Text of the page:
Haughtiness and arrogance have always perplexed me, for I've never understood those traits. "Pride goeth before destruction," declares a book known for pulling no punches.
I have always thought that too many people are not aware of how a twist of fate can snatch away fortune, beauty or health. In the twinkling of an eye, it can all be gone.
As a young, naïve sports writer, I was once writing a series of articles about hot-shot high school athletes and what happened to them 20 or 30 years after their fame. One football player had been outstanding in college and in the pros. He sounded like a fairy tale from the stories folks told. Handsome, talented and the scion of an extremely successful family, who lived in an enormous house, he was the envy of all when he showcased his beauty in a brand new convertible Cadillac.
I tracked down his dad and arranged to meet him to get photos from the glory days 20 years earlier. He gave me the address where he lived, but when I arrived, I thought, "This can't possibly be it." I knew how wealthy they had been. But it was. He lived on the poor side of town in a run-down, one-level building that had once housed several little connecting stores. He pushed open the glass door and invited me into the tiny one-room abode with a worn-out sofa, an old TV and a shabdaybed covered an ancient chenille spread. He reached under the bed and pulled out a shoe box that held a collection of black-and-white photos, his only reminder of a once grand life. His hands shook as he took off the lid.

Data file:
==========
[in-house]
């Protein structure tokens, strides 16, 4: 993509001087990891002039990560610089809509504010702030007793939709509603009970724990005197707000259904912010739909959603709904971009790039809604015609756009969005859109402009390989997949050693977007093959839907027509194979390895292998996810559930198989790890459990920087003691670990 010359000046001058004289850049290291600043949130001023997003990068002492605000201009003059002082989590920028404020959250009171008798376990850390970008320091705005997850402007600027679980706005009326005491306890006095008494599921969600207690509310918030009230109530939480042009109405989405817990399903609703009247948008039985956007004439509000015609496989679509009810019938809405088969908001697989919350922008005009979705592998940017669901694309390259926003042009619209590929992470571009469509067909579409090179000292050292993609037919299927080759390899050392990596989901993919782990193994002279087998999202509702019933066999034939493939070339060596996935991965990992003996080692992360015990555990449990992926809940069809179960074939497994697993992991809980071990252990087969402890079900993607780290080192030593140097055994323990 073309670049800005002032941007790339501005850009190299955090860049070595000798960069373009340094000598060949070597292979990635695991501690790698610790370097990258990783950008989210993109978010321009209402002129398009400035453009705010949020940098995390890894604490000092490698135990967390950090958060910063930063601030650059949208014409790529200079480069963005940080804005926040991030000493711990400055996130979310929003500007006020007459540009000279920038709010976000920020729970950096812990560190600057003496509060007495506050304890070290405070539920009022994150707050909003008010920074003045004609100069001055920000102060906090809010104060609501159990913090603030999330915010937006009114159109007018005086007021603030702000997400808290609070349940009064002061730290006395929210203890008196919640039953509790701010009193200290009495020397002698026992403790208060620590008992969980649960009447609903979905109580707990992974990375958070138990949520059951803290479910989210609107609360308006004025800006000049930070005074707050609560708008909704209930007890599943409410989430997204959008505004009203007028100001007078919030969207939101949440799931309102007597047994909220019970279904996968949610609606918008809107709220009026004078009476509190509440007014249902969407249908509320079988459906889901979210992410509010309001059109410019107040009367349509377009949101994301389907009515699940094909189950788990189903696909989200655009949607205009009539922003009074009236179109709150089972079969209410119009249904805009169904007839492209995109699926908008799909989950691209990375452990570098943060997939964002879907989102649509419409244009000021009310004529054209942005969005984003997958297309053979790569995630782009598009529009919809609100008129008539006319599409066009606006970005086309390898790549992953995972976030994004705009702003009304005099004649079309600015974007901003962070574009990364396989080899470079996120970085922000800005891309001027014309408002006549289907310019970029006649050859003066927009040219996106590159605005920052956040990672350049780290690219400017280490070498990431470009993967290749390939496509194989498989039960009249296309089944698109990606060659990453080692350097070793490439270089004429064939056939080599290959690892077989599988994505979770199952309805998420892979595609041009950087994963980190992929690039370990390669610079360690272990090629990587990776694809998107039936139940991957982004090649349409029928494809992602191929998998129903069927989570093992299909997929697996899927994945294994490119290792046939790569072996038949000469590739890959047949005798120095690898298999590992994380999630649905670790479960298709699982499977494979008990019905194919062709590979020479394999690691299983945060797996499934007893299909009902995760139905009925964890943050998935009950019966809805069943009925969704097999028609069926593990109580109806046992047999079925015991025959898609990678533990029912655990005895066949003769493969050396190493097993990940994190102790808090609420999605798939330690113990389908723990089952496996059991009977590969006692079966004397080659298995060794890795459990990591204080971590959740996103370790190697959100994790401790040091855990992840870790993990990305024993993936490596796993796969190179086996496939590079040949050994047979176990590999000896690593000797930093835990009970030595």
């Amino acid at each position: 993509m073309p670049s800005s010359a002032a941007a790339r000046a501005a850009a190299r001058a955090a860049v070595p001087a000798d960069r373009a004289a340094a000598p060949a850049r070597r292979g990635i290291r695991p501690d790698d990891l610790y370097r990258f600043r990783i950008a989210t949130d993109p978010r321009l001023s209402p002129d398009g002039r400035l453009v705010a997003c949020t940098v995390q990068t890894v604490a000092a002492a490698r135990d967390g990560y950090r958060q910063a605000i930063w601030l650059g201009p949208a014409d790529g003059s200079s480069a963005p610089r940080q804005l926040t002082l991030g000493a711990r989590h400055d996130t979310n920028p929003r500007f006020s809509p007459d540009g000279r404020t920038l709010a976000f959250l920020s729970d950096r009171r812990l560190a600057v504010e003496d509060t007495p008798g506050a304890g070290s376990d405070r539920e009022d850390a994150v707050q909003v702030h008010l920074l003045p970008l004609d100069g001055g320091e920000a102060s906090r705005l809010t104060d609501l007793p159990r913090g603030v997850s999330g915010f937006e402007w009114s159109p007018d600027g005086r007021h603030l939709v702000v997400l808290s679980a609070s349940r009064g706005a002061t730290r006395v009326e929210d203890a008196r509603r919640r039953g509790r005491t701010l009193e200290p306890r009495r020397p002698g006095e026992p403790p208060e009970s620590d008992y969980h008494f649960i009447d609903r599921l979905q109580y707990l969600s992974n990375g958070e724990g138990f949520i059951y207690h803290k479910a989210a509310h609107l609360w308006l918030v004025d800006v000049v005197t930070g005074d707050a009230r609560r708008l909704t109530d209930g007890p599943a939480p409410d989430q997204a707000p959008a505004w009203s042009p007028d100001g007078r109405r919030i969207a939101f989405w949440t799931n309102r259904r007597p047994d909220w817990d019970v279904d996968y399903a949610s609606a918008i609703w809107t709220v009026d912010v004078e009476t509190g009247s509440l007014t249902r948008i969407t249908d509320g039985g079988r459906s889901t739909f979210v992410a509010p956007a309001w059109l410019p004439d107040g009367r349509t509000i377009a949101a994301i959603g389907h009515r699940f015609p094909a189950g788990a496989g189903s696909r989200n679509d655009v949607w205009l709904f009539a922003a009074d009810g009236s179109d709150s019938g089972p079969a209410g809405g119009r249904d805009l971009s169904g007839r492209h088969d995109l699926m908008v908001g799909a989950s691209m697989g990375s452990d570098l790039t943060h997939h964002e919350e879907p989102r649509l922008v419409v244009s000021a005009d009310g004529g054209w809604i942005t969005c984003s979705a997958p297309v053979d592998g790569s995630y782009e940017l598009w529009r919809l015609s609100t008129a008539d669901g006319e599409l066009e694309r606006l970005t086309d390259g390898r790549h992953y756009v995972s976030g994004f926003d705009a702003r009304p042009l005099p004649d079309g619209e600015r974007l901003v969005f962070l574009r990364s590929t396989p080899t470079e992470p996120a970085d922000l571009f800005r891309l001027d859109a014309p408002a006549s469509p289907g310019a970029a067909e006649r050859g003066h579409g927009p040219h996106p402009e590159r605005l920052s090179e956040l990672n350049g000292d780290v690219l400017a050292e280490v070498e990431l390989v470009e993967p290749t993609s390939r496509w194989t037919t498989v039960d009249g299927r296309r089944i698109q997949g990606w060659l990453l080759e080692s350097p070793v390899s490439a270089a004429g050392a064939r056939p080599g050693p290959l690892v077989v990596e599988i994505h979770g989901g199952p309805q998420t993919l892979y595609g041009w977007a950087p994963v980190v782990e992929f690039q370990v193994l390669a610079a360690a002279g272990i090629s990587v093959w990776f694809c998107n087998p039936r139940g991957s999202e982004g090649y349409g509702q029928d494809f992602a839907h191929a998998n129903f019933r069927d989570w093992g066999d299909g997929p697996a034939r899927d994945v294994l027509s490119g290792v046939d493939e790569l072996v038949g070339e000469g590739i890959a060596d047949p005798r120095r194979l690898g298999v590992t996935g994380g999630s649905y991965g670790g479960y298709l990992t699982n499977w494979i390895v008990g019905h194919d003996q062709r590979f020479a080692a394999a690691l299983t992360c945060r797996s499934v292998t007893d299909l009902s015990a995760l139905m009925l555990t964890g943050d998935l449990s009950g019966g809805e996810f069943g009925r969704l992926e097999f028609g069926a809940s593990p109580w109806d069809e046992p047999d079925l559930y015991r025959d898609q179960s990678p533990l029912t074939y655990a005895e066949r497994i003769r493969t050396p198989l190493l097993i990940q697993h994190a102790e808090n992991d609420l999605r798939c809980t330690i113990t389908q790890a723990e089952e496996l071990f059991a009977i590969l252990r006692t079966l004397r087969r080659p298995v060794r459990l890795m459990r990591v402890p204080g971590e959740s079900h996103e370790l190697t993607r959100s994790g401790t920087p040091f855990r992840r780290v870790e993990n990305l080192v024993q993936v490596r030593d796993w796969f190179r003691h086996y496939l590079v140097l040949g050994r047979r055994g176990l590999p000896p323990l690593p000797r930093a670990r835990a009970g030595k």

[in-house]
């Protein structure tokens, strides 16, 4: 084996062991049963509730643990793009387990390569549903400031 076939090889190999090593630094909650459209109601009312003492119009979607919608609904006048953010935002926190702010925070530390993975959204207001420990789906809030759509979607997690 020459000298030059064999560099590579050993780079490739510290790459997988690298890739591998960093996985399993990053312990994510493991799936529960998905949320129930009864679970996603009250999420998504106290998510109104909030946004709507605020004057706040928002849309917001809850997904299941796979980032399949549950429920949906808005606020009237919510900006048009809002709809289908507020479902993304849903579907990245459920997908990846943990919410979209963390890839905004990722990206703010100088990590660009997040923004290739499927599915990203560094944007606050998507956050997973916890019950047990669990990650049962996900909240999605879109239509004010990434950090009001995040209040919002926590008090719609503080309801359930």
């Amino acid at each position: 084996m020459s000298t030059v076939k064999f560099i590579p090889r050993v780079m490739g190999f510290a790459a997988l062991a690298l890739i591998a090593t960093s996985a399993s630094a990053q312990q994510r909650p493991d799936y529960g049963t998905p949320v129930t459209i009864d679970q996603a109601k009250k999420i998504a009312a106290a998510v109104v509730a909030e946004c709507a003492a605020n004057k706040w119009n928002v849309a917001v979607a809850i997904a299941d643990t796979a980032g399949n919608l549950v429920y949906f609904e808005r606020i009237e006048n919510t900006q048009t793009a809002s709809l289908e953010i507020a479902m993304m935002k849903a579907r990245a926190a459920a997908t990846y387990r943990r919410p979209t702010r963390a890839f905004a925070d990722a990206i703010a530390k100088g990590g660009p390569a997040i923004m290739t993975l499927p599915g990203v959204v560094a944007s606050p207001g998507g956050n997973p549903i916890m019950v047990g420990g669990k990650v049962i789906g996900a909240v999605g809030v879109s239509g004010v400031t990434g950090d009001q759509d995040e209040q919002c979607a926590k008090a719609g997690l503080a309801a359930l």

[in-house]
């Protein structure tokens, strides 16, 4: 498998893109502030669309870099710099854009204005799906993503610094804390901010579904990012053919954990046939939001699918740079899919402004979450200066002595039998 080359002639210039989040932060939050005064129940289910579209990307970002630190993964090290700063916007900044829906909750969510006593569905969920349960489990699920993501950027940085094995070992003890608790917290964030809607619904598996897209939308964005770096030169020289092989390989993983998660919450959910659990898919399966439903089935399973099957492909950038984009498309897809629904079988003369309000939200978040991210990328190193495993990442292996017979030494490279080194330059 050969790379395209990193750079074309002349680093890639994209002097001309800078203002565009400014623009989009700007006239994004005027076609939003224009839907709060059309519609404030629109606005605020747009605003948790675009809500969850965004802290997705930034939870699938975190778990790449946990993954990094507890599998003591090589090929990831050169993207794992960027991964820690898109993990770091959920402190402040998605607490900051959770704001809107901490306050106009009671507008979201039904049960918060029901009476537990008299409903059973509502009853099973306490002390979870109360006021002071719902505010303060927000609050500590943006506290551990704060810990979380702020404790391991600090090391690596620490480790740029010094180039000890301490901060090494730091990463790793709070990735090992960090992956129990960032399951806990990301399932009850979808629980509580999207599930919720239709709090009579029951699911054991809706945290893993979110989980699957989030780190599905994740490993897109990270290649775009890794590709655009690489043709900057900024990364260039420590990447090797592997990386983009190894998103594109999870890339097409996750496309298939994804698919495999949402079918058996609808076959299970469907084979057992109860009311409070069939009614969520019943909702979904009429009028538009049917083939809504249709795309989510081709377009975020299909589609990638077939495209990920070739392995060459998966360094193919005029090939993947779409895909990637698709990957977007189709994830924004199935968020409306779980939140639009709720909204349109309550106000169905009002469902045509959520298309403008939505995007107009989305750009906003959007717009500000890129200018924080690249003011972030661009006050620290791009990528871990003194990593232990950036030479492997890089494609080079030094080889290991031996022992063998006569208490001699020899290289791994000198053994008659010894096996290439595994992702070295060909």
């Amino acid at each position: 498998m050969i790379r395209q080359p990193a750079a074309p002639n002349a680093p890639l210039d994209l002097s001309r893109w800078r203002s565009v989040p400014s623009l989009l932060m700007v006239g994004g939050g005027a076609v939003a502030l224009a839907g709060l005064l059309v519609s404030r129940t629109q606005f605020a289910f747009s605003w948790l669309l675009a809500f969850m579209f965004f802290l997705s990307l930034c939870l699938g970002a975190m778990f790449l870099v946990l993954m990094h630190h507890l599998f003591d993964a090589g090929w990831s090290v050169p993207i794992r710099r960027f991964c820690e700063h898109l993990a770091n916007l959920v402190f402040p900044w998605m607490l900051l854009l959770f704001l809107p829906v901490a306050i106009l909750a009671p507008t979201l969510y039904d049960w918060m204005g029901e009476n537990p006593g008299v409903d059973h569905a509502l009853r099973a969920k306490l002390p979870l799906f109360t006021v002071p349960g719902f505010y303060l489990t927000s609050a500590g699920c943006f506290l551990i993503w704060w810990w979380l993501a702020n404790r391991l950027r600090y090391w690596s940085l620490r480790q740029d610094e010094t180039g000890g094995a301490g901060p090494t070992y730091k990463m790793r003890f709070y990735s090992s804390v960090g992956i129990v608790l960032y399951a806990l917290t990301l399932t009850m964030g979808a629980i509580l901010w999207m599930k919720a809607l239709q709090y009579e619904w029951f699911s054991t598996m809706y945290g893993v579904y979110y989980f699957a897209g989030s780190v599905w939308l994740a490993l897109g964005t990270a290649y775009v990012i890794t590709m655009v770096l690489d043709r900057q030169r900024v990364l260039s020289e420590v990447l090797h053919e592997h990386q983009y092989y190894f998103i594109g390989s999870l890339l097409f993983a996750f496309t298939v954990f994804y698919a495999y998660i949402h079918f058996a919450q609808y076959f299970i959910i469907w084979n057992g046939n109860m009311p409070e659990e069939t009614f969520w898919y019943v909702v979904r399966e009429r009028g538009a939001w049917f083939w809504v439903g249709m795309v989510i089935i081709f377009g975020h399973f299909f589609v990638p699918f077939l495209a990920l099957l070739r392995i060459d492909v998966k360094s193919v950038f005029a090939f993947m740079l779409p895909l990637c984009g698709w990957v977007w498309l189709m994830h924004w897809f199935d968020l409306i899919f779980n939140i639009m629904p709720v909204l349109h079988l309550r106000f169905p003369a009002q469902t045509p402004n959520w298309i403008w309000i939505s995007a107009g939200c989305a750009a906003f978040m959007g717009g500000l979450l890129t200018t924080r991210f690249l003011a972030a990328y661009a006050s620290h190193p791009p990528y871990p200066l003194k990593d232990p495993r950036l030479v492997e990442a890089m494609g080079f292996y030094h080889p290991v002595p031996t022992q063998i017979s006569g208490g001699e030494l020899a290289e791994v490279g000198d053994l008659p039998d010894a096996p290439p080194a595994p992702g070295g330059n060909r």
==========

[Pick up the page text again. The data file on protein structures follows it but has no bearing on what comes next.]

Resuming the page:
Tears filled my eyes and I swallowed hard. I was 19 years old, and that day I learned a lesson I have never forgotten: What is today may not be tomorrow.
Let me tell you another such story.
Beth was pretty, smart, talented and hard-working. When she arrived on the NASCAR circuit as a reporter from a Detroit newspaper, we became fast, close friends. I loved her dearly and watched proudly as she rose through the ranks and grabbed the brass ring of motorsports reporting – USA Today. She became the most read motorsports writer in America.
She called me one night, this was somewhere toward the end of the 1990s, and we caught up on each other's lives. There she was at USA Today in a coveted position and was madly in love with an "incredible" guy.
"Oh Beth," I said with a happy sigh as I listened to her bubbling bliss. "I'm so happy for you."
"I know," she said. "I'm so happy for me, too. Life's perfect."
At a celebrity/media golf tournament, she injured her back. It was the beginning of the end. She became addicted to painkillers and lost her job. Then the "incredible" guy did an incredible thing. He left her. In constant pain, lonely and unable to find another job, she turned to the bottle. She called me one night, so drunk that I could not understand one thing she was saying.
We who loved her, watched her decline for years and helped as we could, or as she would allow. As I watched her fall from the pinnacle of success to a drunken crawl for survival, I said often to others who knew her, "There but for the grace of God go any of us."
On a recent autumn day, she was found dead, cause unknown, in a tiny apartment, her body decaying from several days without life. It took two days for the police to find someone to claim the body.
Her name appeared in the newspaper one last time. It was the obituary of a woman who died at least 30 years too soon.
Ronda Rich is the best-selling author of "What Southern Women Know (That Every Woman Should)." Visit www.rondarich.com to sign up for her weekly newsletter.